Life in a Volkswagen Bus has its pleasures, none greater than seeing the world and meeting new people in it. Two of the finest I've met in a while are fellow bloggers, Sue Sorenson and Brian Kemsley. (Links to their blogs.)
It was a hot Tuesday. We sat and drank ice water and discussed the affairs of the world, and in particular of Truth or Consequences, the little town that used to be known as Hot Springs, New Mexico. It is a town of human scale and human proportion. And above all, human. There is good affordable food at restaurants, and one can walk the downtown in 10 minutes.
Beneath the town hot artesian water flows. It is a town that time forgot a long time ago and is only now beginning to rubs its eyes and remember the spas, streets, alleys and sleepy stores -- some closed for the summer.
There are no chain stores in downtown TorC. And only a few at the north end.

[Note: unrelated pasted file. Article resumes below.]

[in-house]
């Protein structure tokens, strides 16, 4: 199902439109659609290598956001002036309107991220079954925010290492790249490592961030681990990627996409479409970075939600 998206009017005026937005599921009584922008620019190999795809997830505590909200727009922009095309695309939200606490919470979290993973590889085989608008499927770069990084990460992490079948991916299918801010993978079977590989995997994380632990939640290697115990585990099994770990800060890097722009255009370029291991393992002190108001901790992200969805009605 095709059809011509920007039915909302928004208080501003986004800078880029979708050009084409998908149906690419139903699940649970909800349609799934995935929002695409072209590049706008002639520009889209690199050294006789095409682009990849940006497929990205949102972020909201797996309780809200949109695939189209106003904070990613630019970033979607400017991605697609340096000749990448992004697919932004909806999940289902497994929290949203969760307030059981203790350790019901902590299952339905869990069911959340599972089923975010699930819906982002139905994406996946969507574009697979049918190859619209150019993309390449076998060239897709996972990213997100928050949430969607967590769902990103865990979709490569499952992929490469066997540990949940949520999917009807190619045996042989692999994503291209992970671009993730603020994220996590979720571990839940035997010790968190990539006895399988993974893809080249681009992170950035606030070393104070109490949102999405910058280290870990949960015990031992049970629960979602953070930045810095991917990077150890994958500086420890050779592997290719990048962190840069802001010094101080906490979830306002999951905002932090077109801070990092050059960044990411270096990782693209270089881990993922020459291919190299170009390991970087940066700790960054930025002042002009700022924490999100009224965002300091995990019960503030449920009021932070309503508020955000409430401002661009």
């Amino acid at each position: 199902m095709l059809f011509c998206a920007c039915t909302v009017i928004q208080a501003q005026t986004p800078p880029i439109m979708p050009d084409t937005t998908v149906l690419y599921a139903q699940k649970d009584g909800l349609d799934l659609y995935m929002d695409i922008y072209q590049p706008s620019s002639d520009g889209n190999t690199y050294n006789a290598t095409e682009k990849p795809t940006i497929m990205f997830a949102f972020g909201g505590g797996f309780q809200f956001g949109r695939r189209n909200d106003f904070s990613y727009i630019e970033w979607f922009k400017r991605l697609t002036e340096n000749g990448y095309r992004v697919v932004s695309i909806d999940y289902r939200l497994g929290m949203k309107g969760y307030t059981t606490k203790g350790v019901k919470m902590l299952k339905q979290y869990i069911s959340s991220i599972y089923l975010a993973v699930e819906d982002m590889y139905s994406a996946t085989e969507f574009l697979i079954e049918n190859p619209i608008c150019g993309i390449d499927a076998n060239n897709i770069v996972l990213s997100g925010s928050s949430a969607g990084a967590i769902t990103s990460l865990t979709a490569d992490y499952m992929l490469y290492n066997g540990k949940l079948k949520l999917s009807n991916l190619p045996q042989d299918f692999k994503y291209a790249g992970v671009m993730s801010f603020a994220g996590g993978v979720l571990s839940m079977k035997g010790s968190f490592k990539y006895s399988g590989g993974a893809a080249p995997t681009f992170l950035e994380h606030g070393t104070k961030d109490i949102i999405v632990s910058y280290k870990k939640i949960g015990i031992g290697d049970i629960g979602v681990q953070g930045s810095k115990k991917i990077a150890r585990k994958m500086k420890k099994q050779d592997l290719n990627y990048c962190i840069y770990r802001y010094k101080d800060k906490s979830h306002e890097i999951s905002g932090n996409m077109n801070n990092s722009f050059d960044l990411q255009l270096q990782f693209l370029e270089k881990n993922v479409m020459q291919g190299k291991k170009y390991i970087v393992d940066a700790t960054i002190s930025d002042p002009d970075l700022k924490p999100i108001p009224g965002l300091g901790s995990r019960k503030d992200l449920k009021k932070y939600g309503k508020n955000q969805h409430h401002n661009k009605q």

Back to Percha Flats at sunet.
I walked up an old asphalt road to the entrance, and then down a gravel road to the sprawling flats below that lie along the south tip of Caballo Lake. There were a dozen or so RVs grouped together near the water. Dinners cooking on outdoor grills. Kids and dogs splashing in the water. But my attention was on the sky and the too-big-to-be-hills, too-small-to-be-mountains that rise above the lake to the east.
|The entrance to Percha Flats. For $8 you can camp there.|
|Soon the sky began to darken.|
As I watched and waited a breeze of 20 to 30 mph blew in steadily from the east. It brought a flotilla of clouds and damped down the sunlight. Suddenly a large rainbow sliced through the sky in clouds to the south above the still-glowing sunlit flats across a shallow inlet.
Then storm clouds rode in like Valkyries atop the hills.
But only a while.
The furies spent, they disappeared, leaving a clearing sky.
All grew still. The shoreline bathed in gold.
And toward California all is quiet on the western front.